“You must show honor to an older man.”—LEV. 19:32.
1. In what sad state does humanity find itself?
JEHOVAH never intended for humans to suffer the debilitating effects of aging. On the contrary, his purpose was that men and women enjoy perfect health in Paradise. But now “all creation keeps on groaning together and being in pain.” (Rom. 8:22) How do you think God must feel when he observes the ravages of sin in humans? Moreover, many elderly ones experience neglect at a time in their lives when they need more assistance.—Ps. 39:5; 2 Tim. 3:3.
2. Why do Christians have particular regard for the elderly?
2 Jehovah’s people are grateful that there are elderly ones in the congregations. We benefit from their wisdom and are inspired by their example of faith. Many of us are related to one or more of these dear older ones. Yet, whether we are related to elderly brothers and sisters or not, we take an interest in their welfare. (Gal. 6:10; 1 Pet. 1:22) It will benefit all of us to examine God’s view of the elderly. We will also consider the responsibilities of family members as well as the congregation with regard to our beloved older ones.
“DO NOT CAST ME OFF”
3, 4. (a) What significant request did the writer of Psalm 71 make to Jehovah? (b) What can senior members of the congregation ask of God?
3 “Do not cast me off in my old age; do not abandon me when my strength fails,” the inspired writer of Psalm 71:9 implored God. This psalm appears to be a continuation of Psalm 70, which bears the superscription “Of David.” So David likely made the request we read at Psalm 71:9. He served God from his youth to his advanced years, and Jehovah used him in mighty ways. (1 Sam. 17:33-37, 50; 1 Ki. 2:1-3, 10) Even so, David felt the need to ask Jehovah to continue to show him favor.—Read Psalm 71:17, 18.
4 Many today are like David. Despite advancing years and “days of distress,” they continue to praise God to the best of their ability. (Eccl. 12:1-7) Many of them may not be able to do all that they once did in various aspects of life, including the ministry. But they too can implore Jehovah to continue to smile on them and take care of them. Such faithful older ones can be sure that God will answer their prayers. After all, those prayers echo the same legitimate concerns that David expressed under divine inspiration.
5. How does Jehovah view faithful older ones?
5 The Scriptures make it plain that Jehovah highly values faithful older ones and that he expects his servants to honor such ones. (Ps. 22:24-26; Prov. 16:31; 20:29) “Before gray hair you should rise up, and you must show honor to an older man, and you must be in fear of your God. I am Jehovah,” says Leviticus 19:32. Yes, honoring the older ones in the congregation was a serious responsibility when those words were written, and it is down to this day. What, though, about actually providing care for them? Whose responsibility is that?
THE FAMILY’S RESPONSIBILITY
6. What example did Jesus set in caring for a parent?
6 God’s Word tells us: “Honor your father and your mother.” (Ex. 20:12; Eph. 6:2) Jesus underscored this commandment by condemning the Pharisees and scribes who refused to provide for their parents. (Mark 7:5, 10-13) Jesus himself set a good example. For instance, when he was at the point of death on the stake, Jesus entrusted the care of his mother, who was apparently then a widow, to his beloved disciple John.—John 19:26, 27.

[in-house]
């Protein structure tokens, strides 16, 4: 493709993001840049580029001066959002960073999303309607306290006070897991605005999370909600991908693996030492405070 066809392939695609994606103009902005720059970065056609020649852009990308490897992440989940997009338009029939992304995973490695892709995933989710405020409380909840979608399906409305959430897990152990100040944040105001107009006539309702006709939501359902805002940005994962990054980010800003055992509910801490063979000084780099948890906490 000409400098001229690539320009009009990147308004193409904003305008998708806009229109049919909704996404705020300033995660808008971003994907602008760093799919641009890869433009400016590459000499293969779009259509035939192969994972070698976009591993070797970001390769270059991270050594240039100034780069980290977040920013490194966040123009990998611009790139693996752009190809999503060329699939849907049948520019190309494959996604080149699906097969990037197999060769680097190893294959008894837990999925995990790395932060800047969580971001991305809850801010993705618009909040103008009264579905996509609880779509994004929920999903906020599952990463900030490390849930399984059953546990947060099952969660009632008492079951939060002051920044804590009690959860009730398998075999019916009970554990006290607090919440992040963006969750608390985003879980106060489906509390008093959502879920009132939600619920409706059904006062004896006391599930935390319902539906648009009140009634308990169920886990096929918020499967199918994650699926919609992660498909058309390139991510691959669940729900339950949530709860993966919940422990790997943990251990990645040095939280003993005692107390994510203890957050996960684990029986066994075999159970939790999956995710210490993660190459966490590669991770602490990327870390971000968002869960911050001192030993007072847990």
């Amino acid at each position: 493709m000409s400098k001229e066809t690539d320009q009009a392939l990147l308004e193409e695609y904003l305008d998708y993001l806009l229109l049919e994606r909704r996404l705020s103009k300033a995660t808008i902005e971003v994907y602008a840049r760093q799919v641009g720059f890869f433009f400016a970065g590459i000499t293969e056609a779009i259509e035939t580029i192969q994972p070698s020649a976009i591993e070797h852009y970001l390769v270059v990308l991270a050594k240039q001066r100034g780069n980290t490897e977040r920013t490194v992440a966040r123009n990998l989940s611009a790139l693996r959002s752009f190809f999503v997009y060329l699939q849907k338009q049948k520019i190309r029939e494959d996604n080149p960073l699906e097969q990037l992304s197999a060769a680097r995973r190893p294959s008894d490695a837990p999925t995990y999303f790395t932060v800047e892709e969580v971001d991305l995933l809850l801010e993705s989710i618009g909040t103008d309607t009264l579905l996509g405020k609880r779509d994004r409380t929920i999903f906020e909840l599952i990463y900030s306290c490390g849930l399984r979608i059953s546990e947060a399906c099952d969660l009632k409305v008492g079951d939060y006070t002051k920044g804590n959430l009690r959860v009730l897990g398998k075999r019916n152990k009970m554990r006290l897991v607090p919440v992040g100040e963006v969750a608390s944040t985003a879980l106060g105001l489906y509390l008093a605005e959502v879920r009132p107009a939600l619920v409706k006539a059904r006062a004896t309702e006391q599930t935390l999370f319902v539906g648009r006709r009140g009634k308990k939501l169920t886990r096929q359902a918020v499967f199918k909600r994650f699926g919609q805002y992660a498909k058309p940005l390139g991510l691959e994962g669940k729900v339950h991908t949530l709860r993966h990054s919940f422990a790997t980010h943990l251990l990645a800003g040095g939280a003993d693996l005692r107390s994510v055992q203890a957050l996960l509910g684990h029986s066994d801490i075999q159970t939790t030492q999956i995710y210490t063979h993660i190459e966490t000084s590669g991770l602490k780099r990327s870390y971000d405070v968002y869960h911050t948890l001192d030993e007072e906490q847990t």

7. (a) The apostle Paul set out what principle about providing for parents? (b) What is the context of Paul’s words?
7 The apostle Paul was inspired to write that believers should provide for their own households. (Read 1 Timothy 5:4, 8, 16.) Consider the context of what Paul wrote to Timothy. Paul discussed who might and who might not qualify to receive financial support from the congregation. He made it plain that believing children, grandchildren, and other relatives of elderly widows were to be the primary providers. Thus, no unnecessary financial burden would be on the congregation. Likewise today, one of the ways in which Christians practice “godly devotion” is by providing materially for relatives in need.
8. What wisdom is evident in the Bible’s offering no specific solutions when it comes to caring for elderly parents?
8 Simply put, adult Christian children have an obligation to make sure that their parents’ material needs are met. Paul was discussing believing relatives, but parents who are not members of the Christian congregation should not be neglected. Exactly how children provide care varies. No two situations are alike. The needs, temperament, and health of those involved differ. Some older ones have many children; others just one child. Some can count on support from the State; others cannot. Personal preferences of those needing care also differ. Thus, it would not be wise or loving to criticize the way in which someone is trying to care for aged relatives. Jehovah, after all, can bless any Scriptural decision and make it work, which has been true since Moses’ day.—Num. 11:23.
9-11. (a) What difficult situations may some face? (See opening image.) (b) Why should adult children not be hasty about leaving the full-time service? Illustrate.
9 When parents and children live far apart, it can be challenging to provide elderly parents with necessary help. A sudden deterioration in a parent’s health, perhaps as a result of a fall, a broken bone, or some other crisis, may precipitate a need to visit Mom and Dad. Thereafter, they may need assistance—perhaps temporarily or perhaps on a long-term basis.*
10 Full-time servants whose theocratic assignments have taken them far from home may face particularly difficult decisions. Those serving as Bethelites, missionaries, and traveling overseers all view their assignment as precious, as a blessing from Jehovah. Still, if their parents get sick, the first reaction might be, ‘We need to leave our assignment and return home to look after our parents.’ Yet, it would be wise to consider prayerfully whether that is what the parents really need or desire. No one should hastily give up service privileges, and it may not always be necessary. Could the health issue be temporary, one with which some in the parents’ congregation would be happy to help?—Prov. 21:5.
11 Consider, for example, the case of two fleshly brothers who served far from home. One was a missionary in South America, the other worked at world headquarters, in Brooklyn, New York. The brothers’ elderly parents needed help. The sons and their wives visited the parents in the Far East to see what help could best be provided and how. In time, the couple in South America were weighing leaving their assignment to return home. Then they received a telephone call from the coordinator of the body of elders in the parents’ congregation. Those elders had discussed the situation and wanted the missionaries to continue in their assignment as long as possible. The elders appreciated this couple’s service and were determined to do all they could to help them care for their parents. All in the family appreciated the loving concern.